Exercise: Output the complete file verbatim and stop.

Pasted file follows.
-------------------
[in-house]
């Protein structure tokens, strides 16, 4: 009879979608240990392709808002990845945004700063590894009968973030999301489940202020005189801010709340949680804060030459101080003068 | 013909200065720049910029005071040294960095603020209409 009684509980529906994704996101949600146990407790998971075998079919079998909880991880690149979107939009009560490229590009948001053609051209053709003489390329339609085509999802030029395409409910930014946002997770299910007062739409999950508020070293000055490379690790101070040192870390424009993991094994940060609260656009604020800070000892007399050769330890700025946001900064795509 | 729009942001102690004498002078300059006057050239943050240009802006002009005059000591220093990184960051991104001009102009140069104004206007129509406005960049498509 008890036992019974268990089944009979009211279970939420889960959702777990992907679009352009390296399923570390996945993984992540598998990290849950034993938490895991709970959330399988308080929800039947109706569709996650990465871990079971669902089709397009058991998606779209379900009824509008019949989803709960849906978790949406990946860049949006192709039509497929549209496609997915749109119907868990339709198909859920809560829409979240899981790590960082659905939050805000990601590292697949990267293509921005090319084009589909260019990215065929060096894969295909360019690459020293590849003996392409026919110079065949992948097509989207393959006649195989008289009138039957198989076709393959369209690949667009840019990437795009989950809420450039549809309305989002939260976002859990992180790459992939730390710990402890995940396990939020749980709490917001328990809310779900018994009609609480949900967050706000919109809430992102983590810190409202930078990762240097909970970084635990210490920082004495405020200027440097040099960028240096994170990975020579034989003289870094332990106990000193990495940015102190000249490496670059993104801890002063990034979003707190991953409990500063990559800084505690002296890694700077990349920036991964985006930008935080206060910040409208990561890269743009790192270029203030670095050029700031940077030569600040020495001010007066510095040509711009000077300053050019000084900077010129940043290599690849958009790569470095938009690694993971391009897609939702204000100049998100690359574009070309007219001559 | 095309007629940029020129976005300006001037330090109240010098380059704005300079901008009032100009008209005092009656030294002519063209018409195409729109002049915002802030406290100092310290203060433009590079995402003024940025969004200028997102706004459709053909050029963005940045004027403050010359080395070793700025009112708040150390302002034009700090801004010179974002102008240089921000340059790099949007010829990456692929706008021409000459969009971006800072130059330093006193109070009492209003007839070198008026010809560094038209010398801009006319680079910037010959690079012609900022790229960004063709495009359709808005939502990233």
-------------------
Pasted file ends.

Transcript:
[in-house]
């Protein structure tokens, strides 16, 4: 009879979608240990392709808002990845945004700063590894009968973030999301489940202020005189801010709340949680804060030459101080003068 | 013909200065720049910029005071040294960095603020209409 009684509980529906994704996101949600146990407790998971075998079919079998909880991880690149979107939009009560490229590009948001053609051209053709003489390329339609085509999802030029395409409910930014946002997770299910007062739409999950508020070293000055490379690790101070040192870390424009993991094994940060609260656009604020800070000892007399050769330890700025946001900064795509 | 729009942001102690004498002078300059006057050239943050240009802006002009005059000591220093990184960051991104001009102009140069104004206007129509406005960049498509 008890036992019974268990089944009979009211279970939420889960959702777990992907679009352009390296399923570390996945993984992540598998990290849950034993938490895991709970959330399988308080929800039947109706569709996650990465871990079971669902089709397009058991998606779209379900009824509008019949989803709960849906978790949406990946860049949006192709039509497929549209496609997915749109119907868990339709198909859920809560829409979240899981790590960082659905939050805000990601590292697949990267293509921005090319084009589909260019990215065929060096894969295909360019690459020293590849003996392409026919110079065949992948097509989207393959006649195989008289009138039957198989076709393959369209690949667009840019990437795009989950809420450039549809309305989002939260976002859990992180790459992939730390710990402890995940396990939020749980709490917001328990809310779900018994009609609480949900967050706000919109809430992102983590810190409202930078990762240097909970970084635990210490920082004495405020200027440097040099960028240096994170990975020579034989003289870094332990106990000193990495940015102190000249490496670059993104801890002063990034979003707190991953409990500063990559800084505690002296890694700077990349920036991964985006930008935080206060910040409208990561890269743009790192270029203030670095050029700031940077030569600040020495001010007066510095040509711009000077300053050019000084900077010129940043290599690849958009790569470095938009690694993971391009897609939702204000100049998100690359574009070309007219001559 | 095309007629940029020129976005300006001037330090109240010098380059704005300079901008009032100009008209005092009656030294002519063209018409195409729109002049915002802030406290100092310290203060433009590079995402003024940025969004200028997102706004459709053909050029963005940045004027403050010359080395070793700025009112708040150390302002034009700090801004010179974002102008240089921000340059790099949007010829990456692929706008021409000459969009971006800072130059330093006193109070009492209003007839070198008026010809560094038209010398801009006319680079910037010959690079012609900022790229960004063709495009359709808005939502990233």